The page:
- 1 inch piece of fresh yeast (or 1 envelope of dry instant yeast)
- 2 tsp sugar
- 200 ml warm milk
- 2 eggs, slightly beaten
- 100 ml plain yogurt or buttermilk
- 1 tsp coarse salt
- 2 Tbsp butter at room temperature
- 650gr all purpose flour (a bit more for dusting the counter)
- 120 gr (1 stick) butter at room temperature
- 1 egg, slightly beaten
I am standing at the kitchen sink washing dishes. A coffee maker is gurgling just to the right, and a few feet behind me there is a skillet with onions and potatoes cut in small cubes, destined to become a diner-worthy accompaniment to the eggs and toast. It’s cold in our small 70s kitchen that could have easily come from an Updike Rabbit novel, but all the smells that surround me scream comfort and warmth. The grass in the front yard sways in the rhythm with the wind that blows from the west, bringing along the briny smell of the ocean that manages to break in through the open door.
We don’t have a dishwasher and I should feel dismayed and frustrated as this is the first time that I have to do without that luxury since I arrived on the American soil more than twenty years ago; but I don’t feel burdened: there is a beautiful rose bud that opened this morning monopolizing my view and competing with an idyllic scene featuring several small boys milling around, chasing one another along the sidewalk.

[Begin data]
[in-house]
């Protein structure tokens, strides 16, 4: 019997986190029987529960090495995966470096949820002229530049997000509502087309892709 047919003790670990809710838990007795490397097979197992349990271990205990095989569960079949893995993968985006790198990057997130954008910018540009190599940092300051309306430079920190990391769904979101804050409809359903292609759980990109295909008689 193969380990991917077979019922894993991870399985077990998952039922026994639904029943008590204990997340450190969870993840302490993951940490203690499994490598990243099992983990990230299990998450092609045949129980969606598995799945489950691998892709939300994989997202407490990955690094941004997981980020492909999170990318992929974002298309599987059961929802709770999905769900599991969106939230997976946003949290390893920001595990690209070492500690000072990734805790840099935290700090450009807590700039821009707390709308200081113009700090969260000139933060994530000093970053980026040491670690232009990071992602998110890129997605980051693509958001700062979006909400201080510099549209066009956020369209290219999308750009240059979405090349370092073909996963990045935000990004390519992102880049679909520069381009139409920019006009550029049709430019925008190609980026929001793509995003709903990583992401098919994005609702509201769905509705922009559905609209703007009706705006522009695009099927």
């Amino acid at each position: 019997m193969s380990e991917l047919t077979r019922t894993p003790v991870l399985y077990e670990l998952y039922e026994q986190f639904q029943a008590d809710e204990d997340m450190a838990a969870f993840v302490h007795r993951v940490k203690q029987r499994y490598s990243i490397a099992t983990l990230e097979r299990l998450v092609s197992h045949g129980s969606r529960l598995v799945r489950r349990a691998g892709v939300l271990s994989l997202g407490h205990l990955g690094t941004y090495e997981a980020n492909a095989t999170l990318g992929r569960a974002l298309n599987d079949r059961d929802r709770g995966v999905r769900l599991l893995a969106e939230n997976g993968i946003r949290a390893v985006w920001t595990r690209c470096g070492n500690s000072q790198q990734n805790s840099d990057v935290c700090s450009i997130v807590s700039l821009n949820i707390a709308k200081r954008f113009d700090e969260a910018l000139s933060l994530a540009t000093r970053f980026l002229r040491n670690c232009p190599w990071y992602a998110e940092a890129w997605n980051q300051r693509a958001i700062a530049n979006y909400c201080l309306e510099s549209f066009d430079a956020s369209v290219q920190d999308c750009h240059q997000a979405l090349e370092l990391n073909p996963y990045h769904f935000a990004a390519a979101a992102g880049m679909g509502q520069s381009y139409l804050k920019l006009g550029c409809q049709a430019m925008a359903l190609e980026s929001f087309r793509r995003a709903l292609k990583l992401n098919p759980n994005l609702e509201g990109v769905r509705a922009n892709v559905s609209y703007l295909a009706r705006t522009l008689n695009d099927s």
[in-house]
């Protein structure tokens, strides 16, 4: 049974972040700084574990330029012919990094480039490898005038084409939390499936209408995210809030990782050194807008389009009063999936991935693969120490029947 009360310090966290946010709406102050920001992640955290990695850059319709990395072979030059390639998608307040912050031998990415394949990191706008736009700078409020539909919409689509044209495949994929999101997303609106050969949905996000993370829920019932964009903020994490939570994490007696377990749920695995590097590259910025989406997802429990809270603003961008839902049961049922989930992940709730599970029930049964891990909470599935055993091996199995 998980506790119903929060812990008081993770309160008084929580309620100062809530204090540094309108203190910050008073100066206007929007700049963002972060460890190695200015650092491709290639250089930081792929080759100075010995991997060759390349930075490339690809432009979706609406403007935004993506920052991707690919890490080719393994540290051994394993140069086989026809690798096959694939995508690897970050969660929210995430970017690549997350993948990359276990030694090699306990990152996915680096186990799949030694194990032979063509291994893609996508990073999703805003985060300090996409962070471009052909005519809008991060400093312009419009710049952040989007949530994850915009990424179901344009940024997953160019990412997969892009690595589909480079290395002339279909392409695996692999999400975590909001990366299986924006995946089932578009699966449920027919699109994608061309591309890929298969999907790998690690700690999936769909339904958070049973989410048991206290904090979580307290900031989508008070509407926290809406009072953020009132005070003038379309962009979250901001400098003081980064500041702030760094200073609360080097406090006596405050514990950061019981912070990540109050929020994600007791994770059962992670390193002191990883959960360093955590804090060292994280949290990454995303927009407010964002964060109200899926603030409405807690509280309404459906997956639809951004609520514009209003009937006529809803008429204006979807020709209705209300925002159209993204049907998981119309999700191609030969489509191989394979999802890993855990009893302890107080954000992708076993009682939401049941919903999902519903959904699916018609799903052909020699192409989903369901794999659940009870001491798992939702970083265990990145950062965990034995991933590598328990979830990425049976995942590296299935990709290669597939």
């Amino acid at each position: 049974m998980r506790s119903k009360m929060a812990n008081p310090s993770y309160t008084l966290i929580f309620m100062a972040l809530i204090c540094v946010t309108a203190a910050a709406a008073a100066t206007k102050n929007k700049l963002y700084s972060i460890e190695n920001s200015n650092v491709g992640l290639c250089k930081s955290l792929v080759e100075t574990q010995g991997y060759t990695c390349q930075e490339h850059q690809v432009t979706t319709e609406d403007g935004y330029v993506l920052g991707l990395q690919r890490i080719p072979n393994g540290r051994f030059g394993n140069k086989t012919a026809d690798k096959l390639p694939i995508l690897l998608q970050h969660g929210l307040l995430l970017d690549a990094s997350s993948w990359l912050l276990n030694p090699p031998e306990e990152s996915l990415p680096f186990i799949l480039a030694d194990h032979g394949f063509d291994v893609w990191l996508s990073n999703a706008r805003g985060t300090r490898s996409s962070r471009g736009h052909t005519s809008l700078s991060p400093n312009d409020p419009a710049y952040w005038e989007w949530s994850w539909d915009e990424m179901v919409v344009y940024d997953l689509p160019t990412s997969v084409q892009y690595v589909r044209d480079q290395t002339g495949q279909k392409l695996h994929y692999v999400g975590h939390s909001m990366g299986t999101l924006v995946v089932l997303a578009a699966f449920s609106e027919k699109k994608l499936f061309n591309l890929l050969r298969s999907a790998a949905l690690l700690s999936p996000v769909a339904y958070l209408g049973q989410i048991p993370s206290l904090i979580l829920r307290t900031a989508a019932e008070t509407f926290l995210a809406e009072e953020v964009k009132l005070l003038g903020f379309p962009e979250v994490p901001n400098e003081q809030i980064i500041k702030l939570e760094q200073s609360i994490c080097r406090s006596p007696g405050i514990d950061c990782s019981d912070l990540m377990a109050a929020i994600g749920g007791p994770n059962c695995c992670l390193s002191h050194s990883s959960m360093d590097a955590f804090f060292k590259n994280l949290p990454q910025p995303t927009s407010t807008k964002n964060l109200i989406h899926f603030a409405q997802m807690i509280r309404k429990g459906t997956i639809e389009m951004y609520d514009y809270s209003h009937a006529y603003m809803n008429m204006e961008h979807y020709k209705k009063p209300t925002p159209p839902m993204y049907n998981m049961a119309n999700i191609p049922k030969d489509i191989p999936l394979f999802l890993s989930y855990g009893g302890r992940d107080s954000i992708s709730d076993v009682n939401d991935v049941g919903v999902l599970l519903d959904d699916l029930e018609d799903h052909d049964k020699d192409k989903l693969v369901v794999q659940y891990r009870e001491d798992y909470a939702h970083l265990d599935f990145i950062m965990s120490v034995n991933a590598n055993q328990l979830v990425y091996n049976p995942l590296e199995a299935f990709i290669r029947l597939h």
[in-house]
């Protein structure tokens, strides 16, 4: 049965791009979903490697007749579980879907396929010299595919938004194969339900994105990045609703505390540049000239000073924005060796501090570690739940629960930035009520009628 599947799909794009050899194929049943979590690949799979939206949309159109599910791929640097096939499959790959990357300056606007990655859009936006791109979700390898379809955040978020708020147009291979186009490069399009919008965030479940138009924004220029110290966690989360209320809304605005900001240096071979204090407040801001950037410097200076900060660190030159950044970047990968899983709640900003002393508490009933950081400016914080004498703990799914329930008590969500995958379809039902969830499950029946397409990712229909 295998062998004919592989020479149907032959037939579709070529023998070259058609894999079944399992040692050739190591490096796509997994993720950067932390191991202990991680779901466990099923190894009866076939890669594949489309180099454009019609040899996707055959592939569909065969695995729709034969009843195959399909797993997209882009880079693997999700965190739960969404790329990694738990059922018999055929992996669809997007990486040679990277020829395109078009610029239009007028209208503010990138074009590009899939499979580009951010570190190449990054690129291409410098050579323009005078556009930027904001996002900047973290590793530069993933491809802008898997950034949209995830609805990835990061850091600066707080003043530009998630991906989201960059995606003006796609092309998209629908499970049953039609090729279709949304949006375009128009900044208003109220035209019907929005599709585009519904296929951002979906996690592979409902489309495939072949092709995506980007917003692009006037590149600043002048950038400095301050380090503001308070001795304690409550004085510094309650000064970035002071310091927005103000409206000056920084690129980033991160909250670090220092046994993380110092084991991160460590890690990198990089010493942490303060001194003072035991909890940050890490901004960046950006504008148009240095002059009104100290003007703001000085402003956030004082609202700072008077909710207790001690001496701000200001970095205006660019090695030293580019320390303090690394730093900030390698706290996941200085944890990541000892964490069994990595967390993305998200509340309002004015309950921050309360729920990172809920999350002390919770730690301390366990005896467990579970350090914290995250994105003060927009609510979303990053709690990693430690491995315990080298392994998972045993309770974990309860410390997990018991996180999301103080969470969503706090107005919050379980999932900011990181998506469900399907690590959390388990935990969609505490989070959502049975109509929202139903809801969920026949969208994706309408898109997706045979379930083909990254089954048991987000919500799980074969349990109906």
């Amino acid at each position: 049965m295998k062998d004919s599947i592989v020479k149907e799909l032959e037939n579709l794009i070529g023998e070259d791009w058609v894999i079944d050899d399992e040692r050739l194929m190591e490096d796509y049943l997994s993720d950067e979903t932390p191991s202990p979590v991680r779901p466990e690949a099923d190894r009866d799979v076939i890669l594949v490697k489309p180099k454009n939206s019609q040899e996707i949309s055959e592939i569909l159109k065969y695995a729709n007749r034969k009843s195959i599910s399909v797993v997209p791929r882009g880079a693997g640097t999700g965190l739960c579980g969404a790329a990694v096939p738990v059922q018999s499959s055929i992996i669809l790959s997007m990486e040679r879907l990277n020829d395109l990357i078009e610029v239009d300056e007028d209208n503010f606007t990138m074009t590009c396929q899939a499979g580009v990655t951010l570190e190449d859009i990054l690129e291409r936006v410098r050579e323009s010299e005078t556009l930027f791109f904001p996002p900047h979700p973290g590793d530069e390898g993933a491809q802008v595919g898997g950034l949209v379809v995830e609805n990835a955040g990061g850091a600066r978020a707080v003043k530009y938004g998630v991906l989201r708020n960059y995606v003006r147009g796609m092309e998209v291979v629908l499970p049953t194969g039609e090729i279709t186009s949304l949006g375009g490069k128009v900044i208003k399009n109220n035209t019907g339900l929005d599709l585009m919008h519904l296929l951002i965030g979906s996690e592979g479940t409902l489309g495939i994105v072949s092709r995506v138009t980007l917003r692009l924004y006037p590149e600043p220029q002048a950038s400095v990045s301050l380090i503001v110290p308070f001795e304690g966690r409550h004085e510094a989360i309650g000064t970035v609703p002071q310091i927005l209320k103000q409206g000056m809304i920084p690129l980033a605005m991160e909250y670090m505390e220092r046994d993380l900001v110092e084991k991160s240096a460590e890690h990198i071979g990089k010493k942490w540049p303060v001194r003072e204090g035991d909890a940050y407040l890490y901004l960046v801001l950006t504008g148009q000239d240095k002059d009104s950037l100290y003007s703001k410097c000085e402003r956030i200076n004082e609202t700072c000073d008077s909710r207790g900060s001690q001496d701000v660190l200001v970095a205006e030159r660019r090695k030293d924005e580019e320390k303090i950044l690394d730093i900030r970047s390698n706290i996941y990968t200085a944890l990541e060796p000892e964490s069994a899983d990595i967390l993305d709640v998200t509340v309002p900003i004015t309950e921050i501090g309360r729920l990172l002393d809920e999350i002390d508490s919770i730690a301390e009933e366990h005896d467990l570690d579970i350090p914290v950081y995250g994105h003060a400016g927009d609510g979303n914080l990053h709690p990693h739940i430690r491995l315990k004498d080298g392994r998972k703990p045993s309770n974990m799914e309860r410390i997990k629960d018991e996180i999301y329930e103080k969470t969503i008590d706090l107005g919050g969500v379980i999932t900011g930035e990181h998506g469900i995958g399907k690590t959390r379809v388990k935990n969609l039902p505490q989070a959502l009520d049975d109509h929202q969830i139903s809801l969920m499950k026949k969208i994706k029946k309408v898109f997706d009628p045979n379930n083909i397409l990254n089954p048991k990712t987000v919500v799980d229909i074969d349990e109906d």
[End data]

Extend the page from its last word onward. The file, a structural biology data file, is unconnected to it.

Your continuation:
We might be experiencing the record-low temperatures for Southern California for the first time, but my nose being cold on most mornings is the small price to pay for the eternal and uninterrupted blue that greets me when I open my eyes and inevitably makes me smile. A jasmine bush hugs one side of the garage door and its sweet fragrance reaches me through my bedroom window as I try to silence the alarm clock.
Yes, life is hectic and I still need at least five or six extra hours a day to accomplish everything. But even with the constant adrenaline rush I manage to take in all the beauty and serenity around me and acknowledge how grateful I am that my girls and I are living on this particular street, in this bungallow decorated by many wooden artifacts from Papua New Guinea, Thailand, and Japan, with this wonderful woman who is old enough to be my mother, but young enough to be my soul sister, a confidante and a friend. I cannot wait to tuck my girls in their bunk beds, pour myself a glass of wine and sit on the edge of her bed for our regular nightly chit-chat.
As I wave to the neighbors and greet the mailman, I feel as if I truly belonged to this street with its undulating tall palm trees, luscious yards, and red-tiled roofs. Every day is like a present, unexpected, but eagerly awaited and greatly appreciated.